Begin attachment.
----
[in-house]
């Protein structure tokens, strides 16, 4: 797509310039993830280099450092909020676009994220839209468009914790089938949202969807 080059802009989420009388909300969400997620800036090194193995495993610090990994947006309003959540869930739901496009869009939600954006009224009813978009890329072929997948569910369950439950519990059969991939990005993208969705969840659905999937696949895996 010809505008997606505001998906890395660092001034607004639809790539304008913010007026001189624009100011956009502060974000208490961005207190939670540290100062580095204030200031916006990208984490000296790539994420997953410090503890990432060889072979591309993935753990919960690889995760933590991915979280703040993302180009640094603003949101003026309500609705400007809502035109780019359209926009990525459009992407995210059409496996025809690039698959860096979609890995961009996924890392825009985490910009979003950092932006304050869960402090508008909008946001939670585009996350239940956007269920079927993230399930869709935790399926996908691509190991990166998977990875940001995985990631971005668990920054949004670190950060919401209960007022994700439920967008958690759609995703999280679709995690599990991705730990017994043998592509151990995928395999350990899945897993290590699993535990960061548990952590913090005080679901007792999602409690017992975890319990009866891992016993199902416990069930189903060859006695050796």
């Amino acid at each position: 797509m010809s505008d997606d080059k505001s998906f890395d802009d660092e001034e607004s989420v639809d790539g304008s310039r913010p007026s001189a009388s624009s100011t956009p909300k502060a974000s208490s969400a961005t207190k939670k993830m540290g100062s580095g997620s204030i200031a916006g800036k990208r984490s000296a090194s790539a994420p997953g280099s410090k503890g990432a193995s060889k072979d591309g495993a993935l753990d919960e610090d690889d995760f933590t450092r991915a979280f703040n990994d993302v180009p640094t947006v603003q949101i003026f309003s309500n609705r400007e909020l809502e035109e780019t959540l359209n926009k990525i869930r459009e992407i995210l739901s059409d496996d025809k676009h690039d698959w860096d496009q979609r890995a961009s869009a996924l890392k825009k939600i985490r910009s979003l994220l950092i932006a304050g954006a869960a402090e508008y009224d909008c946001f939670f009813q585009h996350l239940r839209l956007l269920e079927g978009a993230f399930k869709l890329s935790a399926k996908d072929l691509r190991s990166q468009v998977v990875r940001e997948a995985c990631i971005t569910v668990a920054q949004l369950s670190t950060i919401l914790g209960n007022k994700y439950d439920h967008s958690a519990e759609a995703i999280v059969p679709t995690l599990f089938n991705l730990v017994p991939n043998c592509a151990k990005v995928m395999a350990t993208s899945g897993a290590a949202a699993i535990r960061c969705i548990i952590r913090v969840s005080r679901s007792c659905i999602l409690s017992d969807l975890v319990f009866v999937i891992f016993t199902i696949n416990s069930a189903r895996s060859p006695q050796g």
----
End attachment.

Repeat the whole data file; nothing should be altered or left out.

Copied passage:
[in-house]
């Protein structure tokens, strides 16, 4: 797509310039993830280099450092909020676009994220839209468009914790089938949202969807 080059802009989420009388909300969400997620800036090194193995495993610090990994947006309003959540869930739901496009869009939600954006009224009813978009890329072929997948569910369950439950519990059969991939990005993208969705969840659905999937696949895996 010809505008997606505001998906890395660092001034607004639809790539304008913010007026001189624009100011956009502060974000208490961005207190939670540290100062580095204030200031916006990208984490000296790539994420997953410090503890990432060889072979591309993935753990919960690889995760933590991915979280703040993302180009640094603003949101003026309500609705400007809502035109780019359209926009990525459009992407995210059409496996025809690039698959860096979609890995961009996924890392825009985490910009979003950092932006304050869960402090508008909008946001939670585009996350239940956007269920079927993230399930869709935790399926996908691509190991990166998977990875940001995985990631971005668990920054949004670190950060919401209960007022994700439920967008958690759609995703999280679709995690599990991705730990017994043998592509151990995928395999350990899945897993290590699993535990960061548990952590913090005080679901007792999602409690017992975890319990009866891992016993199902416990069930189903060859006695050796």
């Amino acid at each position: 797509m010809s505008d997606d080059k505001s998906f890395d802009d660092e001034e607004s989420v639809d790539g304008s310039r913010p007026s001189a009388s624009s100011t956009p909300k502060a974000s208490s969400a961005t207190k939670k993830m540290g100062s580095g997620s204030i200031a916006g800036k990208r984490s000296a090194s790539a994420p997953g280099s410090k503890g990432a193995s060889k072979d591309g495993a993935l753990d919960e610090d690889d995760f933590t450092r991915a979280f703040n990994d993302v180009p640094t947006v603003q949101i003026f309003s309500n609705r400007e909020l809502e035109e780019t959540l359209n926009k990525i869930r459009e992407i995210l739901s059409d496996d025809k676009h690039d698959w860096d496009q979609r890995a961009s869009a996924l890392k825009k939600i985490r910009s979003l994220l950092i932006a304050g954006a869960a402090e508008y009224d909008c946001f939670f009813q585009h996350l239940r839209l956007l269920e079927g978009a993230f399930k869709l890329s935790a399926k996908d072929l691509r190991s990166q468009v998977v990875r940001e997948a995985c990631i971005t569910v668990a920054q949004l369950s670190t950060i919401l914790g209960n007022k994700y439950d439920h967008s958690a519990e759609a995703i999280v059969p679709t995690l599990f089938n991705l730990v017994p991939n043998c592509a151990k990005v995928m395999a350990t993208s899945g897993a290590a949202a699993i535990r960061c969705i548990i952590r913090v969840s005080r679901s007792c659905i999602l409690s017992d969807l975890v319990f009866v999937i891992f016993t199902i696949n416990s069930a189903r895996s060859p006695q050796g």